My research focuses on languages of mainland Southeast Asia, usually in Cambodia and Vietnam. In my dissertation, I analyzed words known as sesquisyllables in Khmer, Bunong (or Mnong or Phnong) and Burmese. I provided acoustic evidence that these words, which are supposedly one-and-a-half syllables in length, are in fact all either monosyllabic or disyllabic. I argue that this evidence can be used to critique the cold-war notion of world regions more generally.
Much of my work has been undertaken in conjunction with peoples living in the uplands of mainland Southeast Asia and their diasporic communities. I am interested in how individuals in these communities understand and interact with conceptions of indigeneity and self-determination.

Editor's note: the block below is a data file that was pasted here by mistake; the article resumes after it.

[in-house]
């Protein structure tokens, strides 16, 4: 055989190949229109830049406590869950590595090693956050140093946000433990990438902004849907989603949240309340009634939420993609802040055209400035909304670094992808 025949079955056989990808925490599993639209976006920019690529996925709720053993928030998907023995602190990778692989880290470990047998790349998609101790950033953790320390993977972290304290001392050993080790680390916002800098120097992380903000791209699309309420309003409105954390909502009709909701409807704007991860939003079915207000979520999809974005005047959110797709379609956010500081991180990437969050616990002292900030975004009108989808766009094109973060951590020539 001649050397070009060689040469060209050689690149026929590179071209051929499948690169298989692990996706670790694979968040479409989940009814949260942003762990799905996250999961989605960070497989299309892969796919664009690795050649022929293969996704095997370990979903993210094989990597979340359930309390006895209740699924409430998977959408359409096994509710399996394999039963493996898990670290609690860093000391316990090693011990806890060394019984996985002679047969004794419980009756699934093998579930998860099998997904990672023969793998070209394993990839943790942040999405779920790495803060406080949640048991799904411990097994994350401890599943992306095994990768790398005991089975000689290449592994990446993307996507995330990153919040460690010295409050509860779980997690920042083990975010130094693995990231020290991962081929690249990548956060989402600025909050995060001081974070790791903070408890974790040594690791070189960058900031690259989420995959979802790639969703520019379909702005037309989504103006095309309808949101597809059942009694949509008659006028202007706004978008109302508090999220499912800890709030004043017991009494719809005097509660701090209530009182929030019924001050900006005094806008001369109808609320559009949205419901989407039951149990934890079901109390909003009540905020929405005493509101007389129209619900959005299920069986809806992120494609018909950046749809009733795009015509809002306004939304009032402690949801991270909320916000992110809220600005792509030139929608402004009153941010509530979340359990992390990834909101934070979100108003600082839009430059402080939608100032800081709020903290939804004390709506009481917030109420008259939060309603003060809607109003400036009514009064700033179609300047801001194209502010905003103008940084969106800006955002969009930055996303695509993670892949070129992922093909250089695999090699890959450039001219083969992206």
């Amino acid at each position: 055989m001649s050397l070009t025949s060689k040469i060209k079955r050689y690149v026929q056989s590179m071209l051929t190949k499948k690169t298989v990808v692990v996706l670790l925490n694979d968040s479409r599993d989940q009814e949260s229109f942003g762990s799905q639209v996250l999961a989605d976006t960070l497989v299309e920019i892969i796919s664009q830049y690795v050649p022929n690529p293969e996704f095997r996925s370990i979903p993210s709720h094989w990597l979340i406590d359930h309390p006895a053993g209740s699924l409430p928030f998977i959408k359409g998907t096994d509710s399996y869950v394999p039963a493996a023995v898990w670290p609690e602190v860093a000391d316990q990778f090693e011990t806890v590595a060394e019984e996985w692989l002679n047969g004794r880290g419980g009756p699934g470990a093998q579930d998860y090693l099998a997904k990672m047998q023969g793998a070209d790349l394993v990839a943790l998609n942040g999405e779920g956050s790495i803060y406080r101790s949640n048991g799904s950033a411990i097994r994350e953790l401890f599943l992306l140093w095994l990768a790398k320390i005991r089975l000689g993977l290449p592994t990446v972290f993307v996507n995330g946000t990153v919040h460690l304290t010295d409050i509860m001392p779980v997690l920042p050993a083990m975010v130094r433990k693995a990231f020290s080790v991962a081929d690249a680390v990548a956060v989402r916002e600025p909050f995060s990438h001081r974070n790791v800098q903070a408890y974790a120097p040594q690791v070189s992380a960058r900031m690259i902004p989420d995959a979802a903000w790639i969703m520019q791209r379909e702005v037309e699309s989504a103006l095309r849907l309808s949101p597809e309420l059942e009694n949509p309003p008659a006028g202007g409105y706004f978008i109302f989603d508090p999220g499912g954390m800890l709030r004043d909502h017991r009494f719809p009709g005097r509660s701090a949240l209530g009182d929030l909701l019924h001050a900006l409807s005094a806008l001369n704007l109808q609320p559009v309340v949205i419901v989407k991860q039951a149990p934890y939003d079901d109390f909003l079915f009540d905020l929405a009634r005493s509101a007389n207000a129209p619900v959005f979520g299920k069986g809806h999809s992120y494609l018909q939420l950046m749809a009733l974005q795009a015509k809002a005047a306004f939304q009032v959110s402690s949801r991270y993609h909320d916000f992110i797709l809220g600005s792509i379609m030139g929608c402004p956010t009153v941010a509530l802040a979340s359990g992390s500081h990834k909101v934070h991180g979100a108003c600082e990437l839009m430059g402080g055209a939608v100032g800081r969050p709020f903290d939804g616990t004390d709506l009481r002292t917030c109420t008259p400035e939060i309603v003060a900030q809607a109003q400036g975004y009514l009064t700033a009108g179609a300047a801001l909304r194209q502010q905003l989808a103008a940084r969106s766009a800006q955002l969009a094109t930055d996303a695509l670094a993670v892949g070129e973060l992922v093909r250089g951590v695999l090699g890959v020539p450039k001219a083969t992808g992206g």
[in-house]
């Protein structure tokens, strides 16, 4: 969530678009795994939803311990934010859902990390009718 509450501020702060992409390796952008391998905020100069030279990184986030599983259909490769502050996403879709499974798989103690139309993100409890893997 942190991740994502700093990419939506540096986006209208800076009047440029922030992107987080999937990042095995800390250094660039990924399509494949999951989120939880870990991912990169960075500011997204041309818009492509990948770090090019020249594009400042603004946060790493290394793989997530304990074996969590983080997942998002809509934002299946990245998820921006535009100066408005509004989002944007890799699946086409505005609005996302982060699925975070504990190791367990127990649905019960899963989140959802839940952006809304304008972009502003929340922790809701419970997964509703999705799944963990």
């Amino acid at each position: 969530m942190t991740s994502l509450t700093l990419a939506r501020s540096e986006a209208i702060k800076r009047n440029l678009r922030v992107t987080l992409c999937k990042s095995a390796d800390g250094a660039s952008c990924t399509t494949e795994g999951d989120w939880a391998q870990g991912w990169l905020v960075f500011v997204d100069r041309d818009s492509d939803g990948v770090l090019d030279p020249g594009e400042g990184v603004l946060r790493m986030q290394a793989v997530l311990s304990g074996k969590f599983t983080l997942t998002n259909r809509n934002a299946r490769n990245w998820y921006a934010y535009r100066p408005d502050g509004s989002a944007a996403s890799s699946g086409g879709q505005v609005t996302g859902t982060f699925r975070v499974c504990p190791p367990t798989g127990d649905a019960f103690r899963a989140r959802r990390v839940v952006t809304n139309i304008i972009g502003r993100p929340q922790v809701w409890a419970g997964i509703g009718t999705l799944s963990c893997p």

Though far from Southeast Asia itself, North Carolina is a great place to be a Southeast Asianist because it is home to many communities of people from the across the region, including the largest Montagnard community outside of Southeast Asia. Here at UNC, I coordinate the Southeast Asian Approaches Faculty Working Group and its associated Carolina Seminar.
To converse about anything Southeast Asia related at UNC, please email SoutheastAsia@unc.edu.